The present invention further comprises a system for handling prioritized service messages that terminate at a mobile device not operating in a CDMA mode. FIG. 8 illustrates the communications between an MSC and other wireless network elements in one embodiment of this system. To illustrate this embodiment, an example is described in which a roaming MS 580 that is not operating in a CDMA mode is the destination of a prioritized service call. In this embodiment, a request for prioritized services to MS 580, possibly from another mobile device, is first received by the caller's Home MSC 510. The Home MSC 510 then validates the request and obtains the priority as described above. Next, the terminating MSC 570 serving the MS 580's current location is found and the call is delivered from the Home MSC 510 to the terminating MSC 570. This step can be accomplished via any of the well-known interactions between the caller's Home MSC 510, the caller's Home Location Register (HLR) 560 and the terminating MSC 570. In one embodiment, for example, the Home MSC 510 sends a location request message 512 to the HLR 560. The HLR 560 finds the location of the terminating MSC 570 and sends a route request message 514 to MSC 570 requesting routing information to the MS 580. The MSC 570 returns the routing information to the HLR 560 in a response message 516. The HLR 560 then forwards the location and routing information back to the Home MSC 510 in a response message 518. After locating the terminating MSC 570, the Home MSC 510 starts call set up by sending an IAM message 520 to a switching center in the PSTN 550. In one embodiment, the IAM message 520 includes the destination number and some special parameters for prioritized services identification.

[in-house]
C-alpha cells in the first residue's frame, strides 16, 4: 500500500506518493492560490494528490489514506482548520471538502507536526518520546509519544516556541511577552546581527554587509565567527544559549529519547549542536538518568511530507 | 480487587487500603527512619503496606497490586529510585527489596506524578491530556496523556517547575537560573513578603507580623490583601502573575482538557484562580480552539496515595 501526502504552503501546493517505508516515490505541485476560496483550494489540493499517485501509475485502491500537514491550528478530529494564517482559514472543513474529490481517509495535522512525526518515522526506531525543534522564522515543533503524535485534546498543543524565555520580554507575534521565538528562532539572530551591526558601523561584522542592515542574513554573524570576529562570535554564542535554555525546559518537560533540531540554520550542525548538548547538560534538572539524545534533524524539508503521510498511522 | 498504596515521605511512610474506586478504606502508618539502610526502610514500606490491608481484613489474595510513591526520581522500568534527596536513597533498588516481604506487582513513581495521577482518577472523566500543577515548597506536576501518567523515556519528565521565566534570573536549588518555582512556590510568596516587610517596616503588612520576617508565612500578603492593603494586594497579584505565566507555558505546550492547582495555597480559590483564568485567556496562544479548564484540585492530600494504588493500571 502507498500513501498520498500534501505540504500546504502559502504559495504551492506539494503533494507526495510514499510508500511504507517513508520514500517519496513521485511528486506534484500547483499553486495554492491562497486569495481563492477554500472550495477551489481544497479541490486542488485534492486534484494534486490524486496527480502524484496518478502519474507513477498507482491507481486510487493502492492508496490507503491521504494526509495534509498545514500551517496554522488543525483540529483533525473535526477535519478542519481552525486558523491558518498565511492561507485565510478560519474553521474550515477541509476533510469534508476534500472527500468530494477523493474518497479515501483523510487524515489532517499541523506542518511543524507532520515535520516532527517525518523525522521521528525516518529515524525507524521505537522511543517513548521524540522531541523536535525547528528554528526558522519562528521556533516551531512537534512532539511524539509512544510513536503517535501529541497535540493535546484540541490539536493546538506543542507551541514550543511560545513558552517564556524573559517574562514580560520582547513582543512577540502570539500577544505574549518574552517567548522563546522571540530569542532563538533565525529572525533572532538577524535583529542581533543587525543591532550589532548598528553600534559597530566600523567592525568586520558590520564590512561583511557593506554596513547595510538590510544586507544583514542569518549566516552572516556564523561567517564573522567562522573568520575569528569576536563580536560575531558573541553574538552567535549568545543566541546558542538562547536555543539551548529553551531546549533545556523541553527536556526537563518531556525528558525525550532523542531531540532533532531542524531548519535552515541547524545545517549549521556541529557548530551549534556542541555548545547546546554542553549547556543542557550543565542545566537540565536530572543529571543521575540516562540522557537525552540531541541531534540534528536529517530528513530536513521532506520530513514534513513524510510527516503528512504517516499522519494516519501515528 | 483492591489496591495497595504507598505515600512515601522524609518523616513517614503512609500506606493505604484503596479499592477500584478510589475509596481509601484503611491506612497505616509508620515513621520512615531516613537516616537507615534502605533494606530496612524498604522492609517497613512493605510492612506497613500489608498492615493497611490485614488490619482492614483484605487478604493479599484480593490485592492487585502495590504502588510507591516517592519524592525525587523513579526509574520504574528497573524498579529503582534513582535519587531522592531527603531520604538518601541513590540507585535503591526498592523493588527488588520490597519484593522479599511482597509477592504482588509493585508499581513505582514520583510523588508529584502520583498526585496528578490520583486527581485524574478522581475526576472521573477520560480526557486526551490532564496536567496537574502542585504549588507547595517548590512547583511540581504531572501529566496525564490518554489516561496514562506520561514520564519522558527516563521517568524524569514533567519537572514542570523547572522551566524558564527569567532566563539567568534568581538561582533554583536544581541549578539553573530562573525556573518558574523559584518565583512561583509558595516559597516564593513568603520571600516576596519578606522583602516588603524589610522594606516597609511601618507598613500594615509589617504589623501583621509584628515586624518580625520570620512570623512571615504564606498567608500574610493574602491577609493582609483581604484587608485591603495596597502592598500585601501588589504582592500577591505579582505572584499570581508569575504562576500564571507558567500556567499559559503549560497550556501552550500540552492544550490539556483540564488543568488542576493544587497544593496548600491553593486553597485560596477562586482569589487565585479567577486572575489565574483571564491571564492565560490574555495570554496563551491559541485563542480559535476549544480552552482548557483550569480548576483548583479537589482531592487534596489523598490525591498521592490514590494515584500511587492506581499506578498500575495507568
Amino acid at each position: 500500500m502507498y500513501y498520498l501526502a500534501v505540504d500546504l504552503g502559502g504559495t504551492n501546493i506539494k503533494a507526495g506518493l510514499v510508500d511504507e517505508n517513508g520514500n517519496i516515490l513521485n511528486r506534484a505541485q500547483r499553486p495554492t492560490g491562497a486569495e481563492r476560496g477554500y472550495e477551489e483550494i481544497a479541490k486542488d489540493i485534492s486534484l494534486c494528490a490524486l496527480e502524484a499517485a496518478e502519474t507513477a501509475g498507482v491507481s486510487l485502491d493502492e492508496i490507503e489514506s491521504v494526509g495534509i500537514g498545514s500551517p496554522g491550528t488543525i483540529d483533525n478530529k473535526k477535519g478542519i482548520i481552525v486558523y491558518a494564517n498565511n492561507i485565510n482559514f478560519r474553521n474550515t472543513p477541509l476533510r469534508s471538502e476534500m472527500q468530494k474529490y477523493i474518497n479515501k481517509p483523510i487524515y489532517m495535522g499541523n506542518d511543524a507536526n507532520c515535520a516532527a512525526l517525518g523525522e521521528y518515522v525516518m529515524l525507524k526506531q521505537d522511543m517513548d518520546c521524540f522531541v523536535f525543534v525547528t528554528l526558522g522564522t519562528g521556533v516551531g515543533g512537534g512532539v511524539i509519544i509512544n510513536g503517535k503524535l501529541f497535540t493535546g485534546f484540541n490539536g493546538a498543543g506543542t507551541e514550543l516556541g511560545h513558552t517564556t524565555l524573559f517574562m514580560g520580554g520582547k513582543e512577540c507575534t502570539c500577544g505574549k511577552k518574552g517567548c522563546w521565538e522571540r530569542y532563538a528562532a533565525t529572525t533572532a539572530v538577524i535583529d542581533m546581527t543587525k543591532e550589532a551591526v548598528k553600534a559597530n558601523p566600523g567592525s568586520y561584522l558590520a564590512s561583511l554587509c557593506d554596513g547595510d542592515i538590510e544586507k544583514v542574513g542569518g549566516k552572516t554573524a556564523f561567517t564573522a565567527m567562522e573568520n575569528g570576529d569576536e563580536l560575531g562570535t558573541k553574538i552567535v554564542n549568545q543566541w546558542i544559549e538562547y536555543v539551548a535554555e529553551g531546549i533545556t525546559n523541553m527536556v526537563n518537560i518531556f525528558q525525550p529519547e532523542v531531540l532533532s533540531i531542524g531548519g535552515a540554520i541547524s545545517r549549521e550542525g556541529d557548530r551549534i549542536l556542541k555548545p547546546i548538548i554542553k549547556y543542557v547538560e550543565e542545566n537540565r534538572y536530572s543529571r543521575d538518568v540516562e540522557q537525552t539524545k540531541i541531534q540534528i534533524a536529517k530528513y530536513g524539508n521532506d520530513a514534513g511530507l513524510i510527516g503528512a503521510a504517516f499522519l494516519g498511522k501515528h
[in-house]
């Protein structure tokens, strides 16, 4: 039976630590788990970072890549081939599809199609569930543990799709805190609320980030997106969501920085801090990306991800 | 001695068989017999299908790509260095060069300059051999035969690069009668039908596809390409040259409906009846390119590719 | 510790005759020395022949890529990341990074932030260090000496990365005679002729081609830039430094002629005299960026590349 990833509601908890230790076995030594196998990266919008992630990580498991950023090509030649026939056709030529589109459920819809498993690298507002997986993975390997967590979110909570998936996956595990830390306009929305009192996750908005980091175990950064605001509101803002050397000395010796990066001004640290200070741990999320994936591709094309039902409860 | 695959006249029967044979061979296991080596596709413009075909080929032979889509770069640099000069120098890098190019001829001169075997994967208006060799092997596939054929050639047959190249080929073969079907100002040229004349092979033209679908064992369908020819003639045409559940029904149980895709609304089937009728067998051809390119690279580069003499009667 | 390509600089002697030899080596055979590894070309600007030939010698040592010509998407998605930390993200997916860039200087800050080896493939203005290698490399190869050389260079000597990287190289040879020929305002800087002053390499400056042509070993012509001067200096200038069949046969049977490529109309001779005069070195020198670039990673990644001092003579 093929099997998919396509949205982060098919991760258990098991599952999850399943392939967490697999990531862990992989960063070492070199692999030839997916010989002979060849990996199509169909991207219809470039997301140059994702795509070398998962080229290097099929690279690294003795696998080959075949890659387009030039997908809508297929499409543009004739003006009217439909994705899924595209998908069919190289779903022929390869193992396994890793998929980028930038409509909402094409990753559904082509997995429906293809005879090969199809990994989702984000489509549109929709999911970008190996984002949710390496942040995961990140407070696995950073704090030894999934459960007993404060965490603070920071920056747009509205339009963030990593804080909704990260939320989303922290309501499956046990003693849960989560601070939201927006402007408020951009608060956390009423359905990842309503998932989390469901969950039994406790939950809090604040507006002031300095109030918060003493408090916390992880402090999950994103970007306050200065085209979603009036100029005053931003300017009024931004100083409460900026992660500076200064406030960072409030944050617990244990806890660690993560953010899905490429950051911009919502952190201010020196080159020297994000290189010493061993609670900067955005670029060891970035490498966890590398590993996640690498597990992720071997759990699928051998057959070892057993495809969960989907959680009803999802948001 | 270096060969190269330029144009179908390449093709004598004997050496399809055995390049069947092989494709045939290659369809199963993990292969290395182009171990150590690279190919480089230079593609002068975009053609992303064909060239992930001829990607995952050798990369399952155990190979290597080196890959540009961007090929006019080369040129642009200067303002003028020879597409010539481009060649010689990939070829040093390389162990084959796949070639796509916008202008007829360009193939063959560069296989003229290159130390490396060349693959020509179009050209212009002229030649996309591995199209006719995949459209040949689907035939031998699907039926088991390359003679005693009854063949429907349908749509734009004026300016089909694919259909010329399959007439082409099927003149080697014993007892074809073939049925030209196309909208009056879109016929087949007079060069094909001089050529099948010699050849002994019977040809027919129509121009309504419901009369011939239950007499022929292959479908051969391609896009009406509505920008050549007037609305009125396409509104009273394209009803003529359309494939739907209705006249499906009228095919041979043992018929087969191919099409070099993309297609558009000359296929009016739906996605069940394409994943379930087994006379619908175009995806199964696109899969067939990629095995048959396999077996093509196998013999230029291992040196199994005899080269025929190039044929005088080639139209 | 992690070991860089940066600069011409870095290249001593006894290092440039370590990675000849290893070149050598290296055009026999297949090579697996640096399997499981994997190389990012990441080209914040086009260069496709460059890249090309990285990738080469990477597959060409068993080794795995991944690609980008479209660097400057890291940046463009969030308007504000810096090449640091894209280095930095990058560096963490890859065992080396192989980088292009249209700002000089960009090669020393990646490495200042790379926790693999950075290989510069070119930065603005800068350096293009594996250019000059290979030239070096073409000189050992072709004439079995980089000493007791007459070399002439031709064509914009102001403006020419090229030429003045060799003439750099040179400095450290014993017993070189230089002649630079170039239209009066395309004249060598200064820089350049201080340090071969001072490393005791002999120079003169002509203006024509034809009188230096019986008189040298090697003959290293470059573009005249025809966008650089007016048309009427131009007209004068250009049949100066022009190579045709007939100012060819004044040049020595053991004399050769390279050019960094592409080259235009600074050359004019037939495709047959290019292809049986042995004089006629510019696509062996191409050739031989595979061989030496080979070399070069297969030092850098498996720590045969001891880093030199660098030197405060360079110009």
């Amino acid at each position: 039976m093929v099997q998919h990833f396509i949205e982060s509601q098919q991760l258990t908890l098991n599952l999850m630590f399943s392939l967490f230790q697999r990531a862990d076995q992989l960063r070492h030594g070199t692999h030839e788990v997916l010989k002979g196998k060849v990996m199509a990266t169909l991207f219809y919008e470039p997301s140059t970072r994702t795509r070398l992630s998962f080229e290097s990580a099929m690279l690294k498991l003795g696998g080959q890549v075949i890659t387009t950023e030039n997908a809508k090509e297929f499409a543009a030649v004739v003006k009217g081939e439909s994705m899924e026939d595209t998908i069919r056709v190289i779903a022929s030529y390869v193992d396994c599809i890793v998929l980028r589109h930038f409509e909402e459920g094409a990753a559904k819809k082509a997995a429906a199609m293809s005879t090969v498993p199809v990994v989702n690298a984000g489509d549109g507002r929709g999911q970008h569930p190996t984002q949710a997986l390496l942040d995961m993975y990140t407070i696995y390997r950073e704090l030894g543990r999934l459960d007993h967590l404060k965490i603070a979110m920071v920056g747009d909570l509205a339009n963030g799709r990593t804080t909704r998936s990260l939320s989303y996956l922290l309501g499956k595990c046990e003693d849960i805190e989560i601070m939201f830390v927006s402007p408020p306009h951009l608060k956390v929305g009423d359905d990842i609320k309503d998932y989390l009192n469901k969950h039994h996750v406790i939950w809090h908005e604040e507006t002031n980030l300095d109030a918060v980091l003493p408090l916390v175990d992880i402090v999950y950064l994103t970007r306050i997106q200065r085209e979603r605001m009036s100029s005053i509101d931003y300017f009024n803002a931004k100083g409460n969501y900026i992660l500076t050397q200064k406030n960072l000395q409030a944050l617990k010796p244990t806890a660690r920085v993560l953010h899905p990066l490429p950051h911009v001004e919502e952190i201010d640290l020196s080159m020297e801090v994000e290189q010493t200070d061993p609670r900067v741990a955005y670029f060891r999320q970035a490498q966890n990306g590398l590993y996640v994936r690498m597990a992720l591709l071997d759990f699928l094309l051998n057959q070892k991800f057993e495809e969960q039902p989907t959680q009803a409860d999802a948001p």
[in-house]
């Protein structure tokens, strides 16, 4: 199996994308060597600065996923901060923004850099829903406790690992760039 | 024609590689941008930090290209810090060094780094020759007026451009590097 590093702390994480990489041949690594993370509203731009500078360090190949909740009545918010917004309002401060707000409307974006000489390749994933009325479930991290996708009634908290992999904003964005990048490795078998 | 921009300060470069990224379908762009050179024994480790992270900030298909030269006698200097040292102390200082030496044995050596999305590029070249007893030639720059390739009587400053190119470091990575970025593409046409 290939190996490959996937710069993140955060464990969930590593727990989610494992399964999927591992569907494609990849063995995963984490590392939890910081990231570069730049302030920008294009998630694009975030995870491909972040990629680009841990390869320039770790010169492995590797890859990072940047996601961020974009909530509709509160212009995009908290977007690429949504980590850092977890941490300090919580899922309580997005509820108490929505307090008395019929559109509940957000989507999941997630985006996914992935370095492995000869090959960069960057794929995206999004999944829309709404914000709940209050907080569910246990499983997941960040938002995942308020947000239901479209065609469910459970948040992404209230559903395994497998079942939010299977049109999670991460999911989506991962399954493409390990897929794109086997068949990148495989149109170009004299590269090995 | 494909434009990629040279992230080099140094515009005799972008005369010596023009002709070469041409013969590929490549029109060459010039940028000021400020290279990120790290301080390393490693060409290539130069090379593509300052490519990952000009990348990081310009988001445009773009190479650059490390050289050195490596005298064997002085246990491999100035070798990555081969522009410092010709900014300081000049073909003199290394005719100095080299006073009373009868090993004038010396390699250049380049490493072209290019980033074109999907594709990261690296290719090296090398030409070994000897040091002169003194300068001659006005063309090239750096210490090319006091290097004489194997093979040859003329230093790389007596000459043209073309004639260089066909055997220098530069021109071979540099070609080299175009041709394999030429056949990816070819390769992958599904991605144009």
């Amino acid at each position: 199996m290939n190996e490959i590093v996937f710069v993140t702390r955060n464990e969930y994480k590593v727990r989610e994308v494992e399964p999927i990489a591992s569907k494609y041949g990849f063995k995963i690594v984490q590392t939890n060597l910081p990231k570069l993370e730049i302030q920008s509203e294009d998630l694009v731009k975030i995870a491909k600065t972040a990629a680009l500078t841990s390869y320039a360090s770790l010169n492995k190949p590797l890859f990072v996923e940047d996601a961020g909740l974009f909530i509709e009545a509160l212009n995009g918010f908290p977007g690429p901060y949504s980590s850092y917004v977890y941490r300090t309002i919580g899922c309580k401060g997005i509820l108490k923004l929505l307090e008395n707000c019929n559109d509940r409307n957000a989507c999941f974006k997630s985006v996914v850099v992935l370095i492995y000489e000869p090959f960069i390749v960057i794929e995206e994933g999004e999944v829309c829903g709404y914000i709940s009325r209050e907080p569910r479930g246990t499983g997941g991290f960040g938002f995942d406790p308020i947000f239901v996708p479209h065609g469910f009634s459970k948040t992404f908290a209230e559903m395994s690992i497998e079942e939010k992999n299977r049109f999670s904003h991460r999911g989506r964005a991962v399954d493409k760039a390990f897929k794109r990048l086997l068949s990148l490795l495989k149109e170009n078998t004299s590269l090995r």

After receiving the IAM message 520, the PSTN 550 forwards a corresponding IAM message 522 via appropriate routing to the terminating MSC 570. On receipt of the IAM message 522, the terminating MSC 570 determines the identity of the MS 580 and sends a Page message 524 to the MS 580. While waiting for the MS 580's response, the terminating MSC 570 may send an ISDN User Port (ISUP) address complete (ACM) message 526 to the PSTN 550 to indicate that the remote end of the trunk circuit has been reserved for this call. The PSTN 550 then forwards a corresponding ACM message 528 back to the Home MSC 510 indicating that a complete trunk route has been reserved for this call.